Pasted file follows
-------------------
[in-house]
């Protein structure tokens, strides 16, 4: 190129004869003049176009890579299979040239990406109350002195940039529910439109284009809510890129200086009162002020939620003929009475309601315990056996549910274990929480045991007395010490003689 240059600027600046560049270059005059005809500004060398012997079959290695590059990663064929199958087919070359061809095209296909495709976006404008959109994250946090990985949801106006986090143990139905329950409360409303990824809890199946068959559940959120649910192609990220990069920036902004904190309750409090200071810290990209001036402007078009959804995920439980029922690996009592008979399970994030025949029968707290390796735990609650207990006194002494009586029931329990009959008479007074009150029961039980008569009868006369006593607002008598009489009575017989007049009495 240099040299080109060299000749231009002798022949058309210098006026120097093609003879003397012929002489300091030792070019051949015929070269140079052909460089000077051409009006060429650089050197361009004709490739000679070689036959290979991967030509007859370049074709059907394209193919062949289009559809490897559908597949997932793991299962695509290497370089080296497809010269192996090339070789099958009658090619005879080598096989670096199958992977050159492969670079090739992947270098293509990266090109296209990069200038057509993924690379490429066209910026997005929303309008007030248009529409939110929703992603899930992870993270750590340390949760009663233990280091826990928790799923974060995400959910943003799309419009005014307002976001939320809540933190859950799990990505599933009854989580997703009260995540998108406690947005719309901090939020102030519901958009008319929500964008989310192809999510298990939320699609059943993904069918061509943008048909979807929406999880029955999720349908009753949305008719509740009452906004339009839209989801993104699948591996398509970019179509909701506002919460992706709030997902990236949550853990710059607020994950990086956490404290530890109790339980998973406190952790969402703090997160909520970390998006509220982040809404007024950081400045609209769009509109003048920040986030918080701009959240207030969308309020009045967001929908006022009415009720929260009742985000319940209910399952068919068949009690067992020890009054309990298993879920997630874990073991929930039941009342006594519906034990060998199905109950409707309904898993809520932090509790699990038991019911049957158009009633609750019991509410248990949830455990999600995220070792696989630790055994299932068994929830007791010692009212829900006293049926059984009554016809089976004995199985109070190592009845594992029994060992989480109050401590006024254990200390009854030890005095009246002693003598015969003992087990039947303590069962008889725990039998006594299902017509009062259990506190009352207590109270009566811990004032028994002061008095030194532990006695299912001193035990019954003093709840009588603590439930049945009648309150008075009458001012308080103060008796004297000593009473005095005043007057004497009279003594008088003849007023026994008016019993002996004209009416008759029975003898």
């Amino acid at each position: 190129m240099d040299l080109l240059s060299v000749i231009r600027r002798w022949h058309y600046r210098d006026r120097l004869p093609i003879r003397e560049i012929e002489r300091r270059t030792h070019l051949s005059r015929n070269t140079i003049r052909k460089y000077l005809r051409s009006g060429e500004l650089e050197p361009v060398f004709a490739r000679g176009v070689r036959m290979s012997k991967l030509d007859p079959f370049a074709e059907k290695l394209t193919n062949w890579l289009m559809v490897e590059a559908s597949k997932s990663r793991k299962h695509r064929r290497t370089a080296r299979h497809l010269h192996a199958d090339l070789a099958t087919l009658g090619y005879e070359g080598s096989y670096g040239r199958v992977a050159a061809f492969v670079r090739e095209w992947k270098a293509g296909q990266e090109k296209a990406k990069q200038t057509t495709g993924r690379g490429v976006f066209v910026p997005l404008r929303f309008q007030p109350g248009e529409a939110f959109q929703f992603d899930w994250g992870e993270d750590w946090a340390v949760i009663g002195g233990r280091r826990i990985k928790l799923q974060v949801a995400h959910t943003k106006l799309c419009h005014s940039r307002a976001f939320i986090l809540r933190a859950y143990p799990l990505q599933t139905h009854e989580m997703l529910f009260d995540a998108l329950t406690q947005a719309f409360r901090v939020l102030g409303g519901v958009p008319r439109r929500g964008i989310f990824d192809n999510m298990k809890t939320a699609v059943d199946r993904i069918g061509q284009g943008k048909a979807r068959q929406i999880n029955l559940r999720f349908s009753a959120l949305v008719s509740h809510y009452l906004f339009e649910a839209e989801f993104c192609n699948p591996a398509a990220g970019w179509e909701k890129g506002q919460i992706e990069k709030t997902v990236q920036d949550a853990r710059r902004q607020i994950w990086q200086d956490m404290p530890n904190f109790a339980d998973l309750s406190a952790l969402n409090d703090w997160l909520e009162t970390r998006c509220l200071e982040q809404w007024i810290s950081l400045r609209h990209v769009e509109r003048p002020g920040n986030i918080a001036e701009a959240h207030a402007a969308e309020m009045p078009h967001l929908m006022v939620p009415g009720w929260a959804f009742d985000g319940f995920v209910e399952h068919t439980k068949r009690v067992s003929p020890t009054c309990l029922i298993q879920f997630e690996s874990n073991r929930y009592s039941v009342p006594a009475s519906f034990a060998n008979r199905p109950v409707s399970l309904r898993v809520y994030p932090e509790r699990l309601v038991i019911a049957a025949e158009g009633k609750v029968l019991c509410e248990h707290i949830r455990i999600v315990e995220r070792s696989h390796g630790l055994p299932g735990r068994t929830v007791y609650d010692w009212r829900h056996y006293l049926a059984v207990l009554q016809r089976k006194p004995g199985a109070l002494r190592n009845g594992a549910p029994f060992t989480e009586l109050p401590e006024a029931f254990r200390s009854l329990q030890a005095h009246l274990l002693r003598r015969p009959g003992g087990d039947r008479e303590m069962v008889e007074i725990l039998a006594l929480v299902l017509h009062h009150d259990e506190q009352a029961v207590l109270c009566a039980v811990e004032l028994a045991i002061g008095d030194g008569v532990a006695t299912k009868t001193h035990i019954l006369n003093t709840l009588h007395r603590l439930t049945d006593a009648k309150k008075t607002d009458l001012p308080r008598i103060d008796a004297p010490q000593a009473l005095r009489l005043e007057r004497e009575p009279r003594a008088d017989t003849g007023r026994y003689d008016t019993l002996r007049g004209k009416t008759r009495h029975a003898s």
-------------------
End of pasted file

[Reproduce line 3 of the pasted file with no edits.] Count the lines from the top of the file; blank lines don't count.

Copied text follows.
């Amino acid at each position: 190129m240099d040299l080109l240059s060299v000749i231009r600027r002798w022949h058309y600046r210098d006026r120097l004869p093609i003879r003397e560049i012929e002489r300091r270059t030792h070019l051949s005059r015929n070269t140079i003049r052909k460089y000077l005809r051409s009006g060429e500004l650089e050197p361009v060398f004709a490739r000679g176009v070689r036959m290979s012997k991967l030509d007859p079959f370049a074709e059907k290695l394209t193919n062949w890579l289009m559809v490897e590059a559908s597949k997932s990663r793991k299962h695509r064929r290497t370089a080296r299979h497809l010269h192996a199958d090339l070789a099958t087919l009658g090619y005879e070359g080598s096989y670096g040239r199958v992977a050159a061809f492969v670079r090739e095209w992947k270098a293509g296909q990266e090109k296209a990406k990069q200038t057509t495709g993924r690379g490429v976006f066209v910026p997005l404008r929303f309008q007030p109350g248009e529409a939110f959109q929703f992603d899930w994250g992870e993270d750590w946090a340390v949760i009663g002195g233990r280091r826990i990985k928790l799923q974060v949801a995400h959910t943003k106006l799309c419009h005014s940039r307002a976001f939320i986090l809540r933190a859950y143990p799990l990505q599933t139905h009854e989580m997703l529910f009260d995540a998108l329950t406690q947005a719309f409360r901090v939020l102030g409303g519901v958009p008319r439109r929500g964008i989310f990824d192809n999510m298990k809890t939320a699609v059943d199946r993904i069918g061509q284009g943008k048909a979807r068959q929406i999880n029955l559940r999720f349908s009753a959120l949305v008719s509740h809510y009452l906004f339009e649910a839209e989801f993104c192609n699948p591996a398509a990220g970019w179509e909701k890129g506002q919460i992706e990069k709030t997902v990236q920036d949550a853990r710059r902004q607020i994950w990086q200086d956490m404290p530890n904190f109790a339980d998973l309750s406190a952790l969402n409090d703090w997160l909520e009162t970390r998006c509220l200071e982040q809404w007024i810290s950081l400045r609209h990209v769009e509109r003048p002020g920040n986030i918080a001036e701009a959240h207030a402007a969308e309020m009045p078009h967001l929908m006022v939620p009415g009720w929260a959804f009742d985000g319940f995920v209910e399952h068919t439980k068949r009690v067992s003929p020890t009054c309990l029922i298993q879920f997630e690996s874990n073991r929930y009592s039941v009342p006594a009475s519906f034990a060998n008979r199905p109950v409707s399970l309904r898993v809520y994030p932090e509790r699990l309601v038991i019911a049957a025949e158009g009633k609750v029968l019991c509410e248990h707290i949830r455990i999600v315990e995220r070792s696989h390796g630790l055994p299932g735990r068994t929830v007791y609650d010692w009212r829900h056996y006293l049926a059984v207990l009554q016809r089976k006194p004995g199985a109070l002494r190592n009845g594992a549910p029994f060992t989480e009586l109050p401590e006024a029931f254990r200390s009854l329990q030890a005095h009246l274990l002693r003598r015969p009959g003992g087990d039947r008479e303590m069962v008889e007074i725990l039998a006594l929480v299902l017509h009062h009150d259990e506190q009352a029961v207590l109270c009566a039980v811990e004032l028994a045991i002061g008095d030194g008569v532990a006695t299912k009868t001193h035990i019954l006369n003093t709840l009588h007395r603590l439930t049945d006593a009648k309150k008075t607002d009458l001012p308080r008598i103060d008796a004297p010490q000593a009473l005095r009489l005043e007057r004497e009575p009279r003594a008088d017989t003849g007023r026994y003689d008016t019993l002996r007049g004209k009416t008759r009495h029975a003898s």